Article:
Get Out the Vote: Get Ready for the Upcoming Election


With the November election coming up before you know it, here’s a quick look at how to vote, what to know, how ballots are being tracked this year, and how those too young to vote can get involved.

Check Your Registration Status

Are you already registered to vote? In the 2016 elections, almost 92 million eligible voters did not register to vote. Be one of the many that make a change in our political system.

If you’ve changed your address or your name, you might have to re-register. You can check if you registered here. If you haven’t, you can still register in-person with same-day voter registration.

Know Your Voting Rights

The American Civil Liberties Union (ACLU) has an easy, comprehensive guide to help you understand your voting rights. For example, if you do not speak English well, you are entitled to translation assistance from a person of your choice. Or if you are a disabled voter, each polling place is required to be fully accessible to senior citizens and voters with disabilities under the Americans with Disabilities Act (ADA) accessibility requirements. Time to Vote is a nonpartisan organization dedicated to helping employees manage the time to vote. Election Day is always the first Tuesday of every November. A longtime controversy, Jacob Soboroff, executive director of Why Tuesday?, states that voting on Tuesday is the number one detriment to voter turnout. Why Tuesday? advocates for weekend voting. Instead of choosing between working on Tuesday or making time to get to the polls, Time to Vote helps employees across America who can’t afford a day off consider early voting or voting-by-mail.

Stay in the Loop

You can do your part by learning about the candidates and informing your friends and family about the importance of voting.

The following news sources have exclusive pages on coverage of the 2020 election. Bookmark or make the links your homepage to keep up-to-date with the latest information: NowThis / The New York Times / Newsweek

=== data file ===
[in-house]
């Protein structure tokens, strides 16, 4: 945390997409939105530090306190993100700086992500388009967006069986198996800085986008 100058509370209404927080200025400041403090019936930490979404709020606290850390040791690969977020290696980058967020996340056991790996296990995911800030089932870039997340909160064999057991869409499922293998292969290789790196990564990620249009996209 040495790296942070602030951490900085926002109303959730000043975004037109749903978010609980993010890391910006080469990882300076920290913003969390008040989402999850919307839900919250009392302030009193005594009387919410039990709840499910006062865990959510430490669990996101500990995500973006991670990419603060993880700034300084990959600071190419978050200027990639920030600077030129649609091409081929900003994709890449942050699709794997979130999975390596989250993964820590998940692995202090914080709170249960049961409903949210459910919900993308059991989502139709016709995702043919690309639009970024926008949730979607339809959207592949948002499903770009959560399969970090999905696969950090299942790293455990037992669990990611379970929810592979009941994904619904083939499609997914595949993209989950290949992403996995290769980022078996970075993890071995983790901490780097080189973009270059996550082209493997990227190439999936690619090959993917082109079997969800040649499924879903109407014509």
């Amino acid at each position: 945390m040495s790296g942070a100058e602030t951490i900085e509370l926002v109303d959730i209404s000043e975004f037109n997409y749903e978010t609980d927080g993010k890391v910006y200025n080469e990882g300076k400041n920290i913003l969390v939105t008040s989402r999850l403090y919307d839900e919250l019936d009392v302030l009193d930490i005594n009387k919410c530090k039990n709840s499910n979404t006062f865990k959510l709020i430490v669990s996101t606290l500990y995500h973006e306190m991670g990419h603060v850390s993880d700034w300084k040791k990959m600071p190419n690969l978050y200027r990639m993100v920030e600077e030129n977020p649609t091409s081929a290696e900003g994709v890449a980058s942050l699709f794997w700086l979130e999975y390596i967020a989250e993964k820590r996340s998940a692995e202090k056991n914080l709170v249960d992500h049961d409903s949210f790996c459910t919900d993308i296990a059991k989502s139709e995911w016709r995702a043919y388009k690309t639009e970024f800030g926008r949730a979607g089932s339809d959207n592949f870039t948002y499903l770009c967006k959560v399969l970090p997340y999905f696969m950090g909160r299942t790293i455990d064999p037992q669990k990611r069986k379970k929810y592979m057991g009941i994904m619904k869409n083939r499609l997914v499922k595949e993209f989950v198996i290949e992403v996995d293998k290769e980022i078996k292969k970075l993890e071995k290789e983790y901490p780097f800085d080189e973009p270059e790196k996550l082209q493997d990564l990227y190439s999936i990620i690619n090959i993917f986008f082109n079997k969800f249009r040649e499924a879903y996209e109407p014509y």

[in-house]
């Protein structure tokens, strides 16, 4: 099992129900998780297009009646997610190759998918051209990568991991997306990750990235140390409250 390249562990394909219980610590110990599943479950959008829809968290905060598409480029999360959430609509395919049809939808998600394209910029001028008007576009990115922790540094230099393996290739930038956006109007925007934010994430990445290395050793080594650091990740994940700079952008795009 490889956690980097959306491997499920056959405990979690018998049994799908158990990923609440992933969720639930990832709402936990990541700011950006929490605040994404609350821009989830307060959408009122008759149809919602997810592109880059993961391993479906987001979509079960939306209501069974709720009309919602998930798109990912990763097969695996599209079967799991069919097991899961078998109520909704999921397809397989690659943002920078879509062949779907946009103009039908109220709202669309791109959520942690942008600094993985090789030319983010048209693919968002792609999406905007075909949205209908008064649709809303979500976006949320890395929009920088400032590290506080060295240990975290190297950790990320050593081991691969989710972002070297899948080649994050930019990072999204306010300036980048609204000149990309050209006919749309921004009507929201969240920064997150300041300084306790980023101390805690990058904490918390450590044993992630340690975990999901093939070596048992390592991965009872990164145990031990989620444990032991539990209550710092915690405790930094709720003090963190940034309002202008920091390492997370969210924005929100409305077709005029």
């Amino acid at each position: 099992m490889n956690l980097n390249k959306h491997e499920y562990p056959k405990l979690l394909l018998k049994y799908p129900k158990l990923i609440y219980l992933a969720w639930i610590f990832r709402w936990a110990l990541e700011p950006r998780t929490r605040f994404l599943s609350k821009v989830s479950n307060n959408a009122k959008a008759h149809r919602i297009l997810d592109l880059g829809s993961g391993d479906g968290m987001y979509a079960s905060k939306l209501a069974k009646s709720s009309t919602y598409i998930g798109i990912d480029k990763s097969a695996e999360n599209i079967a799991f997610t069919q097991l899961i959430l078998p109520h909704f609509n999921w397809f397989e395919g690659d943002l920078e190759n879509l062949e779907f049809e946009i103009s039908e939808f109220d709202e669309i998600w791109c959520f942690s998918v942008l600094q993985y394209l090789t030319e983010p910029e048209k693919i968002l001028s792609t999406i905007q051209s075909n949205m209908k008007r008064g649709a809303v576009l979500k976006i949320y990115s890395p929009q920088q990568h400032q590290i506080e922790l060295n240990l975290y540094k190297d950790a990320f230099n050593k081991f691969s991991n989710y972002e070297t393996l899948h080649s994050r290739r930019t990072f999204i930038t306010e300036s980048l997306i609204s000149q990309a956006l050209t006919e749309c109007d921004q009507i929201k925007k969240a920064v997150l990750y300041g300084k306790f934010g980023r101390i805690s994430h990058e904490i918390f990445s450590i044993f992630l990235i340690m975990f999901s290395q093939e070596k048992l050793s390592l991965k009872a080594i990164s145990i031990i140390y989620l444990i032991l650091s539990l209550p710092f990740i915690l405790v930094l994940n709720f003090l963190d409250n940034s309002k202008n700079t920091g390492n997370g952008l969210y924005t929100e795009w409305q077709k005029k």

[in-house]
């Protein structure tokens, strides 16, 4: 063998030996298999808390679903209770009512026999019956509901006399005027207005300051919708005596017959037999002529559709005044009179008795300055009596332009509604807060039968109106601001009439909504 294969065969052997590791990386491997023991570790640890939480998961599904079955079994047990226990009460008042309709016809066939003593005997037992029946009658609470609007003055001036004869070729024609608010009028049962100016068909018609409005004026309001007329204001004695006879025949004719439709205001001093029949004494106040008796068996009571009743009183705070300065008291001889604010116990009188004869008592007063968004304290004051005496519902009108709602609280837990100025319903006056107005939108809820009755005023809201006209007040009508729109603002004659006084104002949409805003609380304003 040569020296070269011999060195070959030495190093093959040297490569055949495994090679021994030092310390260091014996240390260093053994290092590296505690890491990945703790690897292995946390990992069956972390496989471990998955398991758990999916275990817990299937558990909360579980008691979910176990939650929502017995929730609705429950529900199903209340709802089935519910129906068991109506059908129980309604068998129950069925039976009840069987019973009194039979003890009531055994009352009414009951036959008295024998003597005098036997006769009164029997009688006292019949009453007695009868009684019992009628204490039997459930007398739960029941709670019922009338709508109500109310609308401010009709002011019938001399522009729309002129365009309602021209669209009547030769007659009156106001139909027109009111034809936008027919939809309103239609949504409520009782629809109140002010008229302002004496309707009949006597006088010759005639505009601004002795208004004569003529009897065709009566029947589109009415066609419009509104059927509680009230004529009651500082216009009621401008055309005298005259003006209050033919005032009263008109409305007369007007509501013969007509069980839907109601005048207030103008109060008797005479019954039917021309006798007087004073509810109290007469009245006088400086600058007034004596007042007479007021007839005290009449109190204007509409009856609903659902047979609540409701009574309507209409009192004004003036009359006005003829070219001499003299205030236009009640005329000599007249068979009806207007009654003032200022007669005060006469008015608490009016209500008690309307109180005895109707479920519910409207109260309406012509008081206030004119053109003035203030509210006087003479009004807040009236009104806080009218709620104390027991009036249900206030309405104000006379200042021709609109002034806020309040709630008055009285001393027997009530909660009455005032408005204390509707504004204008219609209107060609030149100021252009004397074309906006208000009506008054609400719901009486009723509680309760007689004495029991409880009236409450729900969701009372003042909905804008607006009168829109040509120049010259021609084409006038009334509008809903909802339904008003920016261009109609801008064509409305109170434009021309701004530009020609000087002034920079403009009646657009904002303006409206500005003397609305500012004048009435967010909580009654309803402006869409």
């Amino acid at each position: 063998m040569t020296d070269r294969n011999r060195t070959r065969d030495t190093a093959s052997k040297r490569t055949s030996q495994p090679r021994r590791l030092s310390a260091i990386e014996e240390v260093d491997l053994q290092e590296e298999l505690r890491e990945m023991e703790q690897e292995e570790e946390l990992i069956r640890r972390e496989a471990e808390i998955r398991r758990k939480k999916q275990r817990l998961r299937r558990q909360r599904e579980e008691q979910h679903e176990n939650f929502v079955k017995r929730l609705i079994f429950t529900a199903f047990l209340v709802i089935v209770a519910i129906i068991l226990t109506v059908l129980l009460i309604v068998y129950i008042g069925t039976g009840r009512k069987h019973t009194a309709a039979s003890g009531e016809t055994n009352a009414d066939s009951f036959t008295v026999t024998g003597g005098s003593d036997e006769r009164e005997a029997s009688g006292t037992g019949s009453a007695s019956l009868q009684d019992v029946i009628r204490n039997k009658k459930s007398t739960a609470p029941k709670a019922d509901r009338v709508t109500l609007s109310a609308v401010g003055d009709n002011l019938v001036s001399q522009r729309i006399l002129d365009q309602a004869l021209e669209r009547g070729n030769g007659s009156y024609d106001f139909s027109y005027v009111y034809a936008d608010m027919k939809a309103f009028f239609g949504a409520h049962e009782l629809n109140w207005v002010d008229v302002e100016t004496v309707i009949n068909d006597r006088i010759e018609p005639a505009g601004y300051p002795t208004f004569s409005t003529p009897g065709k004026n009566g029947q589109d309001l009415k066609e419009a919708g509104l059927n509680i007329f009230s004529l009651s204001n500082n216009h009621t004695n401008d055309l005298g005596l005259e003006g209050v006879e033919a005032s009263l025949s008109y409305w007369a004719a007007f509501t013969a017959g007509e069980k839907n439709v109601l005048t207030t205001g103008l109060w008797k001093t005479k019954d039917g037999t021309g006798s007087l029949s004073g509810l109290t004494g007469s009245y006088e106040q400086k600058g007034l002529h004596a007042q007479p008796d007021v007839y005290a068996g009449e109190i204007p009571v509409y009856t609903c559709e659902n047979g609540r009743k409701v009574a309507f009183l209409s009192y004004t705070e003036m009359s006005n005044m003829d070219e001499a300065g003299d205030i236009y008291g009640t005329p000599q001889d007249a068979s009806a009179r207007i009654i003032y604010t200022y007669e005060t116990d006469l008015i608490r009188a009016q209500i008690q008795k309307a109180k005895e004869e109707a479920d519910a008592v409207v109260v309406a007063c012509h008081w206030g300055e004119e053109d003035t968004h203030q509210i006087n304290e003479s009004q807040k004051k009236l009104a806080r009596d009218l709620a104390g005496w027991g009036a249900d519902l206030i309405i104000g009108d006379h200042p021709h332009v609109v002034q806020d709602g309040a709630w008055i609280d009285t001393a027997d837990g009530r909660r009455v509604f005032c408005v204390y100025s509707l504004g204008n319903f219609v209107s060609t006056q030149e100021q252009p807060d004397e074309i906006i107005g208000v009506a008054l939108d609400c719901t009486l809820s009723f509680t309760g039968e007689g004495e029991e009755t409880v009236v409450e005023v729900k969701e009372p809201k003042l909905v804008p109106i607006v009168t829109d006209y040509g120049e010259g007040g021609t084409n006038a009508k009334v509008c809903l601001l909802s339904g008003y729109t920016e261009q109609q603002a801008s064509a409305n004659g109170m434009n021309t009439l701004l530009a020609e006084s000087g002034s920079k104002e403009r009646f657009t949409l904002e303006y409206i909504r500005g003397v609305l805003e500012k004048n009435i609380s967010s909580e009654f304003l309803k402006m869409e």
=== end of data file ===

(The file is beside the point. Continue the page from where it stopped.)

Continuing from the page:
Election Day Voting

On election day, Tuesday November 3, if you’ve voted before, you don’t need to provide an ID to vote. If it is your first time voting, you will have to provide a valid form of identification.

Valid forms of identification include:

  • A copy of a current and valid photo identification (driver’s license, passport)
  • A copy of a lease or contract for residence, student ID & mail addressed to your residence
  • A copy of a current utility bill, bank statement, government check, paycheck or other government document that shows your name and address

If you are unable to provide ID, you will vote via a provisional ballet. Afterwards, you will be required to submit proof of registration to the election authority by the close of the business on the Tuesday following the election.

Personally Delivered Ballots

If you want to bring your ballot to a polling station, they must be delivered by close of polls on November 3, 2020.

Track Your Mail-In Ballot

Mailed ballots must be postmarked on or before November 3, 2020, and received by your county elections office no later than November 20, 2020.

Given that all registered voters in California will receive a mail-in ballot this year, the state has rolled out a new system that allows you to track your ballot every step of the way. Launched in 2012, Denver-based BallotTrax has flawlessly monitored ballots in more than 300 U.S. elections. The only information BallotTrax needs is your first name, last name, year and/or date of birth and zip code. And don’t worry about privacy — the service follows your envelope, but not your vote remains confidential through the entire process. A bonus is that a close tracking system not only gives voters peace of mind — it can also lend more legitimacy to election results, as it addresses concerns about potentially stolen or lost ballots. Sign up to follow yours here.

Local Voting Initiative: Promoting Civic Engagement in High Schoolers

youth vote It’s important to form good habits early in life and this ethos applies to things beyond healthy eating and regular flossing. In that vein, the county has created a high school elections ambassador program to get Marin’s teens engaged in local politics and make them more mindful of voting. The main objectives of the initiative are to pre-register sixteen and seventeen-year-old students, to register eligible students to vote, and to expand the county’s high school poll worker program to reach more students and increase participation. Students from any high school in the county can participate and will serve as a crucial link between the Elections Department and their peers. All the resources and tools for registering students and to carry out voter drives at high schools will be provided. Learn more here.

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